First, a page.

Recent studies of fatherhood have provided more detail to something many of us know instinctively: dads can have a big effect on their children. Parenthood is a lot of responsibility, but understanding the role dads play can help them be better parents and help care providers support fathers.
Fathers frequently treat their sons and daughters differently
A recent study published in the journal Behavioral Neuroscience found that many dads treat their sons and daughters differently–and that can affect kids.
Fathers who participated in the study gave toddler daughters more active engagement, spent more time talking about emotions and bodies with them and even sang more with them. They also “had a stronger neural response to their daughter’s happy facial expressions in areas of the brain important for reward and emotional regulation,” the researchers write. By contrast, fathers who participated in the study spent more time roughhousing with their toddler sons and used more “achievement language” with them, the researchers found.
This research shows that the way dads parent in the real world and the way their brains work around their kids is influenced by gender, they concluded. “We should be aware of how unconscious notions of gender can play into the way we treat even very young children,” said lead researcher Jennifer Mascaro in a press release.
You are what your dad eats
A cluster of recent studies has found that dad diet during and before conception can influence everything from a son’s ability to have kids to whether children have reached normal height and weight by the age of five.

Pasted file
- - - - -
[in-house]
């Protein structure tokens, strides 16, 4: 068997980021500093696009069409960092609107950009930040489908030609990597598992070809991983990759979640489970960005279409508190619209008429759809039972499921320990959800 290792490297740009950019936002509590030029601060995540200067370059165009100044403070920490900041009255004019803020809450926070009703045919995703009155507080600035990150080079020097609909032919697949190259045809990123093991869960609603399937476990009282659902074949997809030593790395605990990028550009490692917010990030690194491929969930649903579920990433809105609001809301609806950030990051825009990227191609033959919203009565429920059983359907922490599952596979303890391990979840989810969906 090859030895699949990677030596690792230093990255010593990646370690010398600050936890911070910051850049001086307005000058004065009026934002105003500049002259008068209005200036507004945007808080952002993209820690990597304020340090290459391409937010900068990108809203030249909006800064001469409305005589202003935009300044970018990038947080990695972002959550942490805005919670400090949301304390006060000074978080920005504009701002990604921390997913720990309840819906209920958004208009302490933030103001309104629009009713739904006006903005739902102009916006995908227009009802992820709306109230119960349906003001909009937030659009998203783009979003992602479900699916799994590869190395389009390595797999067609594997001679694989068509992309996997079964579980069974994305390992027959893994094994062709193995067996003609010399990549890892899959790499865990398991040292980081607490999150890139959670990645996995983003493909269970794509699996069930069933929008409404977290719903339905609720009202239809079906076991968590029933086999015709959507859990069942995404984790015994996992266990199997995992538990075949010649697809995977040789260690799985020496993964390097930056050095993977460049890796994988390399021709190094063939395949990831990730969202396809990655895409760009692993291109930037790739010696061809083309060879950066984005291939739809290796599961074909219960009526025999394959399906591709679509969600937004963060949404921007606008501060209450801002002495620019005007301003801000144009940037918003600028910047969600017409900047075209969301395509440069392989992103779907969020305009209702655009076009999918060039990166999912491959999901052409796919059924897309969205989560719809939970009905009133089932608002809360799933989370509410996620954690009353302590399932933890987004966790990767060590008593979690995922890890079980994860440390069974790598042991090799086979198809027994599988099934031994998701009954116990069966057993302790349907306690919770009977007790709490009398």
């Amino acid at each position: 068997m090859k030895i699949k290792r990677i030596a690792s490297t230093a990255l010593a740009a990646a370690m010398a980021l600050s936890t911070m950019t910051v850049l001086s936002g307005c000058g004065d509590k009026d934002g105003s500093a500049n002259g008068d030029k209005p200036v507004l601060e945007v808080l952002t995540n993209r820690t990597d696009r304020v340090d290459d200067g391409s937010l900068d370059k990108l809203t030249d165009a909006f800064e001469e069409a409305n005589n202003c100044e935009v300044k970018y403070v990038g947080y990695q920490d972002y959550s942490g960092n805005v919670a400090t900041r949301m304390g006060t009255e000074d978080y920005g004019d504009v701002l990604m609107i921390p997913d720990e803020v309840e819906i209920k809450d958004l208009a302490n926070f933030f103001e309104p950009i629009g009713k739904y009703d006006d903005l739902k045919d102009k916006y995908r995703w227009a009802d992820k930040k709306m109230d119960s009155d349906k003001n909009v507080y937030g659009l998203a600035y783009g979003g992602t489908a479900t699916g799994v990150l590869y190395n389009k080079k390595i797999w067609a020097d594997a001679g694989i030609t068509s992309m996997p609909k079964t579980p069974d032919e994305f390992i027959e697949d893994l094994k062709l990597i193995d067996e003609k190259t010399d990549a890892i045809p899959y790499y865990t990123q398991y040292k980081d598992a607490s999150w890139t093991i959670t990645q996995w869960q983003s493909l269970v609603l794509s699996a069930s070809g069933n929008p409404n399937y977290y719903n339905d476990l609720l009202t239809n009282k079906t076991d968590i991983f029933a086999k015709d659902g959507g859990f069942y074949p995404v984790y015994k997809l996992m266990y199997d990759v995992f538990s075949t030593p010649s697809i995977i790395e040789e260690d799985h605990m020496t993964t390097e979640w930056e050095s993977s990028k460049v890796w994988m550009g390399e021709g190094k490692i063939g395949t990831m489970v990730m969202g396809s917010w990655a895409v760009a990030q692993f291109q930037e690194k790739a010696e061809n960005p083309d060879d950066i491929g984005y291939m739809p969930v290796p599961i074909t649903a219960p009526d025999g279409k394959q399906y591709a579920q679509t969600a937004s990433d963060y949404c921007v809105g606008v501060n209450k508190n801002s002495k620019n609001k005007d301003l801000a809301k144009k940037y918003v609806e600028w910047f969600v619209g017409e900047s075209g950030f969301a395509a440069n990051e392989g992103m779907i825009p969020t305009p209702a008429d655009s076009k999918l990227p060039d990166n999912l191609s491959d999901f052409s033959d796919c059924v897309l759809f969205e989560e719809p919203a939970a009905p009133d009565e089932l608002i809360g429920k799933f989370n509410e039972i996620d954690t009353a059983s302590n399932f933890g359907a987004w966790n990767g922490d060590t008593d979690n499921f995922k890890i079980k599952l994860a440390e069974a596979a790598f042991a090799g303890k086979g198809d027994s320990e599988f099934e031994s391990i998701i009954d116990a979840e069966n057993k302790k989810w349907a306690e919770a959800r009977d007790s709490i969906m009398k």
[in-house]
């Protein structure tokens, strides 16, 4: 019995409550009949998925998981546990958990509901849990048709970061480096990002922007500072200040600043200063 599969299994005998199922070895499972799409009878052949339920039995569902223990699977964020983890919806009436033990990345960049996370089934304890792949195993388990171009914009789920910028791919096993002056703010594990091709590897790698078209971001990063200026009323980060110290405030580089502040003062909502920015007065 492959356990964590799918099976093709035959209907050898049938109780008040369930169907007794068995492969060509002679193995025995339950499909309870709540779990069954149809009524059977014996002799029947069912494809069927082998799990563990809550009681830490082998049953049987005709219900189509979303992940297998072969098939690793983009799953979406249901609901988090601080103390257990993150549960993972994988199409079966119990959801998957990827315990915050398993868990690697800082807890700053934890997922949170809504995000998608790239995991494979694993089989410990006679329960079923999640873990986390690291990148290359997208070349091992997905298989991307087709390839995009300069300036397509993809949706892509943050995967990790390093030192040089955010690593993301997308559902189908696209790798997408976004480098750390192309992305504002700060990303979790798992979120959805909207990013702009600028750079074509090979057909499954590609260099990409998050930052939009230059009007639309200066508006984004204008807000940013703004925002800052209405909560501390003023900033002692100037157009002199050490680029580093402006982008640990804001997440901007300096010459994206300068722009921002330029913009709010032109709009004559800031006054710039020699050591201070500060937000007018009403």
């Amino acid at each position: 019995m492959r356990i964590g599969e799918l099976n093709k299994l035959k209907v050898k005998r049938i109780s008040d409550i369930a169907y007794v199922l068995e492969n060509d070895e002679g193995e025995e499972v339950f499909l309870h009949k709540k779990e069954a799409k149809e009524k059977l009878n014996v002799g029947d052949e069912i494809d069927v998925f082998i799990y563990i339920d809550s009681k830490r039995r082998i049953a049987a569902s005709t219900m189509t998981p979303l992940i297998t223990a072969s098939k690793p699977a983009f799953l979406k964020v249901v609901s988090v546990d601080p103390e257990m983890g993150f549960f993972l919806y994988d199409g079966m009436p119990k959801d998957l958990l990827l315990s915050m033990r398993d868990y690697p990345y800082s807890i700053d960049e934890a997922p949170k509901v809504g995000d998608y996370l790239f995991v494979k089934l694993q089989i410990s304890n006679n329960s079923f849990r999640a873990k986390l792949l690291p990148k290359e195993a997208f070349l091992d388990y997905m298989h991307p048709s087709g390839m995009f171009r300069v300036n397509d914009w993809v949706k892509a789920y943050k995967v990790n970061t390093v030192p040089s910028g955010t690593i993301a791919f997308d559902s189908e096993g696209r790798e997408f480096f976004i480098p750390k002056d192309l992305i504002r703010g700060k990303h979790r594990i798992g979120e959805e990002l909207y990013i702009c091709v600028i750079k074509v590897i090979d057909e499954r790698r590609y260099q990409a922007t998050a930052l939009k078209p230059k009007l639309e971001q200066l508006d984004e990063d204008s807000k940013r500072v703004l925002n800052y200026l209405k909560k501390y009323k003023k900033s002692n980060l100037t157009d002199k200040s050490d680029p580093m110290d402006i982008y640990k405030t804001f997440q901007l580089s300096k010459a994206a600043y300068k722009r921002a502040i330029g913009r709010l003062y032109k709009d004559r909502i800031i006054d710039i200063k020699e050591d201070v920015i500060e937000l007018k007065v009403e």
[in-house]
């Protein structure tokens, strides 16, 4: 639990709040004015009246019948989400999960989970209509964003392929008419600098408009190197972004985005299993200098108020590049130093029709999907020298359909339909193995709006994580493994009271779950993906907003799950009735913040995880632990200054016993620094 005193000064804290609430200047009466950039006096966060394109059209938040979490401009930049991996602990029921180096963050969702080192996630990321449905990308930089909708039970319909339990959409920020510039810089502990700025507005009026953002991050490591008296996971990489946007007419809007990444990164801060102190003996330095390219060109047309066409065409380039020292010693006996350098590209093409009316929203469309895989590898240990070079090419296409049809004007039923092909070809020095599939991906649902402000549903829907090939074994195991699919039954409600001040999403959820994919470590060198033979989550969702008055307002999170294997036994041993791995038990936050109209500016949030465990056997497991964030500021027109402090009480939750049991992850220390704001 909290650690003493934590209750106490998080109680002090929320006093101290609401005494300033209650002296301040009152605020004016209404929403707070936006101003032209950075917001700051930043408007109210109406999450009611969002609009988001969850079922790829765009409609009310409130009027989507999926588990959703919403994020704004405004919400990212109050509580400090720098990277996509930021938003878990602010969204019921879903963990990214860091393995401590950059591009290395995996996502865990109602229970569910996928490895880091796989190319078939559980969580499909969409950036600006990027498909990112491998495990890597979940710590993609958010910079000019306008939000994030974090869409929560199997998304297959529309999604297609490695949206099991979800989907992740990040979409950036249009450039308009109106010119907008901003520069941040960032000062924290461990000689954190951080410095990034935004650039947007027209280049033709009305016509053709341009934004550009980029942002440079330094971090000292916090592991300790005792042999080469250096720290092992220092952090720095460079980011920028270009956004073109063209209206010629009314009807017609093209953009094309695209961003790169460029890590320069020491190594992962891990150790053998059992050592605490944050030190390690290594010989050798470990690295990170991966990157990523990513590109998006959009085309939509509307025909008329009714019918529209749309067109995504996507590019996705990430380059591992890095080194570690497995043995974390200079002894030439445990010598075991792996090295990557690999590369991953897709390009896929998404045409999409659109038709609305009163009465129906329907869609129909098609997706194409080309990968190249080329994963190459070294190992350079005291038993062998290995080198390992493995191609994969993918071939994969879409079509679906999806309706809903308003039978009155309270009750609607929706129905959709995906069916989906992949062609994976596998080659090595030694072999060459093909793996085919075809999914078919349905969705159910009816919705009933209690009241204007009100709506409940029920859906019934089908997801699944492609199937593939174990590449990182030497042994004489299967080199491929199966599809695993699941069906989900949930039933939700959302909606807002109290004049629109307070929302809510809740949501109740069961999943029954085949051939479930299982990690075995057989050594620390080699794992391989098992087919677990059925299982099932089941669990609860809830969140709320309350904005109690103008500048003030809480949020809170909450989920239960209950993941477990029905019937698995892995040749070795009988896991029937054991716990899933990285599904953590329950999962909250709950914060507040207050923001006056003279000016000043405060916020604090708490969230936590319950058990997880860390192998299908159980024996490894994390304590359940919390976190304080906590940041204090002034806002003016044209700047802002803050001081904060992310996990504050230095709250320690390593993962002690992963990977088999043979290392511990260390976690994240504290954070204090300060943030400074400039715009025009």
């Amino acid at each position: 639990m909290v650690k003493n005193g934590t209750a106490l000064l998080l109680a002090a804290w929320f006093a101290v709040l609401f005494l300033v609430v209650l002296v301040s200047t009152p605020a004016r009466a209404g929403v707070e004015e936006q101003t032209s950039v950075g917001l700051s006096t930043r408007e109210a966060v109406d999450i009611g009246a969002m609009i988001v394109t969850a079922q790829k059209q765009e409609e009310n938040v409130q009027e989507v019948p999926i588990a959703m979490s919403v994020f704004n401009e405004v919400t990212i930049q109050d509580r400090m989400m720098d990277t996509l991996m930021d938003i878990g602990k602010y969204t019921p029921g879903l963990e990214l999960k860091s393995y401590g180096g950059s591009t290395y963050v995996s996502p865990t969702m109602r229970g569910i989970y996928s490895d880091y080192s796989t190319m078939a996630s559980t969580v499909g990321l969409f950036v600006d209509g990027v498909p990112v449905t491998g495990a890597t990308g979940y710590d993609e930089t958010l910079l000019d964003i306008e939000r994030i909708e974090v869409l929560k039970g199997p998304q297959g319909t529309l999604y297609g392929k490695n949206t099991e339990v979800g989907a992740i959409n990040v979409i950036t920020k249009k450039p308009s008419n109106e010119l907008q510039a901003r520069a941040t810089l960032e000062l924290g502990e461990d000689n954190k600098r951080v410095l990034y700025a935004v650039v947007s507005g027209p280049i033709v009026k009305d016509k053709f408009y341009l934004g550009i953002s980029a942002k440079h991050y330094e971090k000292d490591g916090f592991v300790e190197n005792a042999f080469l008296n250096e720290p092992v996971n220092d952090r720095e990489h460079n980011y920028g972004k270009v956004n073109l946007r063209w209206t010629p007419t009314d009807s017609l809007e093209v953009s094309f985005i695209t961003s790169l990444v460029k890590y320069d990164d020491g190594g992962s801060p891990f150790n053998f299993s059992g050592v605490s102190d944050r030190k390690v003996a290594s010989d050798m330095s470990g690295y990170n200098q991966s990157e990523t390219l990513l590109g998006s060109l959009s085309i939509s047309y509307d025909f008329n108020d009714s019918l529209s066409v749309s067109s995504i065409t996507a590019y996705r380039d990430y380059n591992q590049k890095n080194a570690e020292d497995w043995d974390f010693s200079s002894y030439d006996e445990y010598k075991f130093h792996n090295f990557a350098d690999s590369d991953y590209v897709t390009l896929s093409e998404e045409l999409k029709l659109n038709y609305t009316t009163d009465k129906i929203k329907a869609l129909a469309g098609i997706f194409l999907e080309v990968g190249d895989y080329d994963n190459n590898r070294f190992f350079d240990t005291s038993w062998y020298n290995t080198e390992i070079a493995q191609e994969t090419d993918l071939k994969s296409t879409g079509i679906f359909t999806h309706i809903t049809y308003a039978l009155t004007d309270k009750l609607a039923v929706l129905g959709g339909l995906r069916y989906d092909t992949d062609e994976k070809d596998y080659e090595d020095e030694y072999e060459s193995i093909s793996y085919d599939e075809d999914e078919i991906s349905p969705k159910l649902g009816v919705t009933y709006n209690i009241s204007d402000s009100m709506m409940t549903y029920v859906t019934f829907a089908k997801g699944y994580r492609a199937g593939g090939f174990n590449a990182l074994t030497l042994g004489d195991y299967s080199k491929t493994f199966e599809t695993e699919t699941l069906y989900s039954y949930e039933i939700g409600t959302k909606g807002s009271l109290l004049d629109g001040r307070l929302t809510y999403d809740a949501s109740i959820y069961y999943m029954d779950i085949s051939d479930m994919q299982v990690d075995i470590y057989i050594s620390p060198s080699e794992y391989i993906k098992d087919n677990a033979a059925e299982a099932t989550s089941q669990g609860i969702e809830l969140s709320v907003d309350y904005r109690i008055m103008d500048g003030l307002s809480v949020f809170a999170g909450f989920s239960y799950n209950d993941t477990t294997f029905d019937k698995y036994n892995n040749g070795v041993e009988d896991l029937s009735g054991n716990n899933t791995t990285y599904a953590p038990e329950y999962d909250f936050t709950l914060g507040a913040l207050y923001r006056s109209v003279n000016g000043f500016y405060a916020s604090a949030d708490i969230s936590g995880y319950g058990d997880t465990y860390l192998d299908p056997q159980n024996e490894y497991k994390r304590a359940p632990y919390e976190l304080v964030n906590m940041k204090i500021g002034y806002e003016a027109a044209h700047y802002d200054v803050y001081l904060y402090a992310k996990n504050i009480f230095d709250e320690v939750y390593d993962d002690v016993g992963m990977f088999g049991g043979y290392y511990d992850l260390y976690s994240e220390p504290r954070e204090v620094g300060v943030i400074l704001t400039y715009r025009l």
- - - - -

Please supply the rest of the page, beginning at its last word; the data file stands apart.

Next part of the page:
It’s not just what dads eat before having kids, though: new research from Canada showed that fathers’ eating habits were more likely to be copied by kids than mothers' diets. That means that dads who are big consumers of junk food are more likely to pass their habits on to kids.
“I think the message to fathers is: you are important,” Wayne Hartrick, president of the Canadian Men’s Health Foundation, told the Canadian Broadcasting Corporation about this last study. “If they’re sacrificing their own health, they might actually be sacrificing their children’s health.”
Involved dads help babies learn faster
Babies whose dads play with them perform better in cognitive testing by the age of two, a recent study found. As Katherine Sellgren reports for the BBC, the value of a paternal figure being involved showed up by the time babies were three months old. That means actively playing with kids and reading to them.
The study also found that babies who interacted with calm, sensitive fathers had the best outcomes. "Our findings highlight the importance of supporting fathers to interact more positively with their children in early infancy," one of the researchers told Sellgren.